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It is both a question and a frustration.
The question is often stated as the title of this post: Who should select the church staff?
Frustration - Place - Parties - Process - Pastor
The frustration takes place when different parties feel left out of the process. Sometimes it’s the pastor who is frustrated. Sometimes it’s a committee. Sometimes it’s the entire congregation.
After working with churches for over thirty years, I have seen these issues become points of unity, and I have seen these become points of divisiveness. As a consequence, I have developed the following guidelines. In some cases, polity determines the selection and hiring of staff, so there will obviously be exceptions.
Pastor - Say - Selection - Staff - Church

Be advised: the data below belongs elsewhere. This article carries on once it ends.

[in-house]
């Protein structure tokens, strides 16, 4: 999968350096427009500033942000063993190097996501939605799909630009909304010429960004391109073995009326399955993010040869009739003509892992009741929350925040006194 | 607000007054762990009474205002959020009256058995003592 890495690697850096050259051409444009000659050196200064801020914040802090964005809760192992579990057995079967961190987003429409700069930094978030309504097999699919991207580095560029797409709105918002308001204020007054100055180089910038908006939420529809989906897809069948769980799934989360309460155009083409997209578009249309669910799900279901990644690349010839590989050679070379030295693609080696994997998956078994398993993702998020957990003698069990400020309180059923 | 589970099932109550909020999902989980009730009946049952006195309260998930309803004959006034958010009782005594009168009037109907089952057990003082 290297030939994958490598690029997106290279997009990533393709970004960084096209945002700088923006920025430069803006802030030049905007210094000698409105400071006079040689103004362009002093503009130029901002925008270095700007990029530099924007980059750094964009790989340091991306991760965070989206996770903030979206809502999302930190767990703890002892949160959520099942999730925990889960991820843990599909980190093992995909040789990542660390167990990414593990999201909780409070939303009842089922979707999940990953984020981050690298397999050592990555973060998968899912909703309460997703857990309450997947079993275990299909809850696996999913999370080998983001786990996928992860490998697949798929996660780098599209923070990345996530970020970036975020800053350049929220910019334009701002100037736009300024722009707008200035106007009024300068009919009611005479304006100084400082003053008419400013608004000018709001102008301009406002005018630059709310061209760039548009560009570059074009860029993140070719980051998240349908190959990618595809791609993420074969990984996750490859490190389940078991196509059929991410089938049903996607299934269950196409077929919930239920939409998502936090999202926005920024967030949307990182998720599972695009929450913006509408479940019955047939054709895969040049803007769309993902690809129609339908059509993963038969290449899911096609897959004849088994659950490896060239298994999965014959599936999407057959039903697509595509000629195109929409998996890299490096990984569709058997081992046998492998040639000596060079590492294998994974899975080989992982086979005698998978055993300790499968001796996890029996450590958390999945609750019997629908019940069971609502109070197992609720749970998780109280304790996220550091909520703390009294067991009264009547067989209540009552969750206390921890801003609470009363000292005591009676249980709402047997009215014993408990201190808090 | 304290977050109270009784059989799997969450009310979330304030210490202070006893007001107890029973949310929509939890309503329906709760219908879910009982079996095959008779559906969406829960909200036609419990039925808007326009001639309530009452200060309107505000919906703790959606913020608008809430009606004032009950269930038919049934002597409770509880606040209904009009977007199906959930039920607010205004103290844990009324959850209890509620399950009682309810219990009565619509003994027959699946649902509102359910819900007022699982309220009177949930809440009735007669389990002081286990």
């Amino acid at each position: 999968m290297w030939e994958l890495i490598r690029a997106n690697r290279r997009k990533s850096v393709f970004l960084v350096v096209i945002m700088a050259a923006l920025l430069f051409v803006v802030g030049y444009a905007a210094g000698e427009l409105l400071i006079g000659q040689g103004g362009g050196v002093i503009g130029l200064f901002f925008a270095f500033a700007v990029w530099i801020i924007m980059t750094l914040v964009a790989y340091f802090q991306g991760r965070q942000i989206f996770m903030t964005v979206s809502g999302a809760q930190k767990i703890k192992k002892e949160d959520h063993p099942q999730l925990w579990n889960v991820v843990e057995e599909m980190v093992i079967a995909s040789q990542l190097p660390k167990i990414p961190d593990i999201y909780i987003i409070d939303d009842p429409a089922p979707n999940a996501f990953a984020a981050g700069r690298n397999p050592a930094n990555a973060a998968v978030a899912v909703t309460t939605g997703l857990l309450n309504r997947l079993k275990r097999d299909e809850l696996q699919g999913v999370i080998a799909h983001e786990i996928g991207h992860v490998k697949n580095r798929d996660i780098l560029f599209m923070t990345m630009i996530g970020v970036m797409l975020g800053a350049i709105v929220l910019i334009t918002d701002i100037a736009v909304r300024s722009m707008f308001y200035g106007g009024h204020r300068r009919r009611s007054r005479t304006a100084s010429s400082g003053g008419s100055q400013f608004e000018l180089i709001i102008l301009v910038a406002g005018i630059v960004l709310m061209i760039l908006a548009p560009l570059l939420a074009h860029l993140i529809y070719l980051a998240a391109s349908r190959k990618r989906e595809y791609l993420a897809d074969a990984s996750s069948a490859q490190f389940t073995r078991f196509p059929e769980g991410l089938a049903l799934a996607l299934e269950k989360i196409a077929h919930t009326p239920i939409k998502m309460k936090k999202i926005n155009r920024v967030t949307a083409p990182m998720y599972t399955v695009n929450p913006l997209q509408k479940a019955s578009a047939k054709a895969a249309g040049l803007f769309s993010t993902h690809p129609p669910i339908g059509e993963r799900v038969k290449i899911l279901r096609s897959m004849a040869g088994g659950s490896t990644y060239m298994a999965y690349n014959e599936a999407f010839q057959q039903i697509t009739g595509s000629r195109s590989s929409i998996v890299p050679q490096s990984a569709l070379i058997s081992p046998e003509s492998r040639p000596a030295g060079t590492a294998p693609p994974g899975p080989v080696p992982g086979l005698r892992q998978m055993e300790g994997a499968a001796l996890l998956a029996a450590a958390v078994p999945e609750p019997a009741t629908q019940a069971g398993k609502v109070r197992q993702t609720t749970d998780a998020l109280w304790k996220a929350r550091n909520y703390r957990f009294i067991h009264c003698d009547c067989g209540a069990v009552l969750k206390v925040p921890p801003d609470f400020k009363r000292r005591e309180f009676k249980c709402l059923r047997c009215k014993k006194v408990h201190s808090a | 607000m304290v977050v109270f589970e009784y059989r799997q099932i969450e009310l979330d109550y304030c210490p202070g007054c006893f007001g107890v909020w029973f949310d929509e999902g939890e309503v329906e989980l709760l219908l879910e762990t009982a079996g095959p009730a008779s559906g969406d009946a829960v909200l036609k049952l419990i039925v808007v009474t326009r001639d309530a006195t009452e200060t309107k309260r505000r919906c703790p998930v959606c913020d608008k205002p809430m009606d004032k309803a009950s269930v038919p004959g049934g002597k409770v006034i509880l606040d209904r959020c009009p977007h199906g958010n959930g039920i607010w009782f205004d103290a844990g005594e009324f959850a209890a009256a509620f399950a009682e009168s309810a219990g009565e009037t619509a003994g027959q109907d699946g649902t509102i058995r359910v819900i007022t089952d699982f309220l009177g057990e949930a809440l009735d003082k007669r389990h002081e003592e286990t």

If the pastor has no say in the selection of staff, the church is asking for problems. Particularly with direct reports, the pastor will be working with these people day by day. If pastors feel they are left out of the process, tensions could naturally be the consequence. There are very few organizations anywhere other than some churches that hire direct reports for a supervisor without the supervisor’s input. It’s just not wise.
If pastors do have unilateral authority, they still should seek input from others. I have been in situations where I had complete freedom to hire someone without consulting others. One of my most difficult hires took place when I did not seek counsel. I learned a painful lesson. Even if pastors can hire without the approval of others, it is good for these leaders to listen to others.
Votes - Staff - Pastors - Work
Congregational votes for staff can be problematic. Pastors should do a thorough work to prepare for that...
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